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Mapping pressurized volcanic fluids from induced crustal seismic velocity drops

Science  04 Jul 2014:
Vol. 345, Issue 6192, pp. 80-82
DOI: 10.1126/science.1254073

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Seismic noise reveals volcanic plumbing

Monitoring the way in which seismic noise passes through Earth's crust after a large earthquake can clarify how volcanoes erupt. Japan has the highest-density seismic network in the world. Brenguier et al. observed reductions in seismic velocity below volcanic regions of Japan from before, to the weeks and months after the 2011 Tohoku-Oki earthquake (see the Perspective by Prejean and Haney). This indicates that pressurized fluids below volcanoes can weaken in response to dynamic stress perturbations.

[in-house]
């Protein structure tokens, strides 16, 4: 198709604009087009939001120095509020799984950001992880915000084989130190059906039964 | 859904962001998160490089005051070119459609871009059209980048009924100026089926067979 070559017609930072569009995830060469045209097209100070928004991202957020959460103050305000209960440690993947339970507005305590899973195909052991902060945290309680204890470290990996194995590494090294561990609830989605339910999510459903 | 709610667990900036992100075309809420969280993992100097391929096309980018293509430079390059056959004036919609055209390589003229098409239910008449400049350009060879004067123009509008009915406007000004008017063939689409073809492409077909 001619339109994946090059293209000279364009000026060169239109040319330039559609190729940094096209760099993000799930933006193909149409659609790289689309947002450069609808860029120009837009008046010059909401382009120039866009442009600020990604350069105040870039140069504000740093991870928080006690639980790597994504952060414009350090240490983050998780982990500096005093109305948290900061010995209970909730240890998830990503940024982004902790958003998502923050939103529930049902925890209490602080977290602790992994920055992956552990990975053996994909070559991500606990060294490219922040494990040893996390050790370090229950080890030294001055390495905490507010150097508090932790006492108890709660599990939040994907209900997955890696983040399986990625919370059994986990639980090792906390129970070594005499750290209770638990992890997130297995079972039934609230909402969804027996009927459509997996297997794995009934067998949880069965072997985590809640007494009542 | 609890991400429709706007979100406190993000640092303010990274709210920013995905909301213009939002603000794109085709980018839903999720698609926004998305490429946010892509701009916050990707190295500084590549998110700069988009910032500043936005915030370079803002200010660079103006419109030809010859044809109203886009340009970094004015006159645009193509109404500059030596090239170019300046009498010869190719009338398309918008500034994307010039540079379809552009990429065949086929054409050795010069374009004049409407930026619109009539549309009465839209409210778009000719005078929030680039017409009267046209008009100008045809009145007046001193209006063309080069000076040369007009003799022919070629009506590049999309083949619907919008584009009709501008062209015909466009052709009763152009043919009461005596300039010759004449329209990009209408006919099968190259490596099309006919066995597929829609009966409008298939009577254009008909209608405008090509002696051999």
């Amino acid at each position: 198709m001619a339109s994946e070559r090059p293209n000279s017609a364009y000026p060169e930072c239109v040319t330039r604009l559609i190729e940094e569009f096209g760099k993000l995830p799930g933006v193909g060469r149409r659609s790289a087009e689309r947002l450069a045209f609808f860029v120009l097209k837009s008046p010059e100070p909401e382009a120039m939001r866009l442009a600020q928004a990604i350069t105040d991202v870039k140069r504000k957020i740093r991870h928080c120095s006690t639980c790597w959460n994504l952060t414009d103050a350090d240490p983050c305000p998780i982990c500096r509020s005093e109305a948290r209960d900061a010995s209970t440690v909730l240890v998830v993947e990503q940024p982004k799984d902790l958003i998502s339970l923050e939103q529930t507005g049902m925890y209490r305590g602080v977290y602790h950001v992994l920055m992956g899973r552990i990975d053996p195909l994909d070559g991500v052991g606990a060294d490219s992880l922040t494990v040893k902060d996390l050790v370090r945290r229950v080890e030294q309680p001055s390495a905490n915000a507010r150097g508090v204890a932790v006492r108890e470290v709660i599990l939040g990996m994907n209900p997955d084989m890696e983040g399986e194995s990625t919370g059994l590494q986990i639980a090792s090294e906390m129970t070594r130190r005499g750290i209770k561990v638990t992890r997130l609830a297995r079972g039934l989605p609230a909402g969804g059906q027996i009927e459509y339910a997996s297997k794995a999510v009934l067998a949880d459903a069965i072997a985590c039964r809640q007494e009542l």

Science, this issue p. 80; see also p. 39

Abstract

Volcanic eruptions are caused by the release of pressure that has accumulated due to hot volcanic fluids at depth. Here, we show that the extent of the regions affected by pressurized fluids can be imaged through the measurement of their response to transient stress perturbations. We used records of seismic noise from the Japanese Hi-net seismic network to measure the crustal seismic velocity changes below volcanic regions caused by the 2011 moment magnitude (Mw) 9.0 Tohoku-Oki earthquake. We interpret coseismic crustal seismic velocity reductions as related to the mechanical weakening of the pressurized crust by the dynamic stress associated with the seismic waves. We suggest, therefore, that mapping seismic velocity susceptibility to dynamic stress perturbations can be used for the imaging and characterization of volcanic systems.

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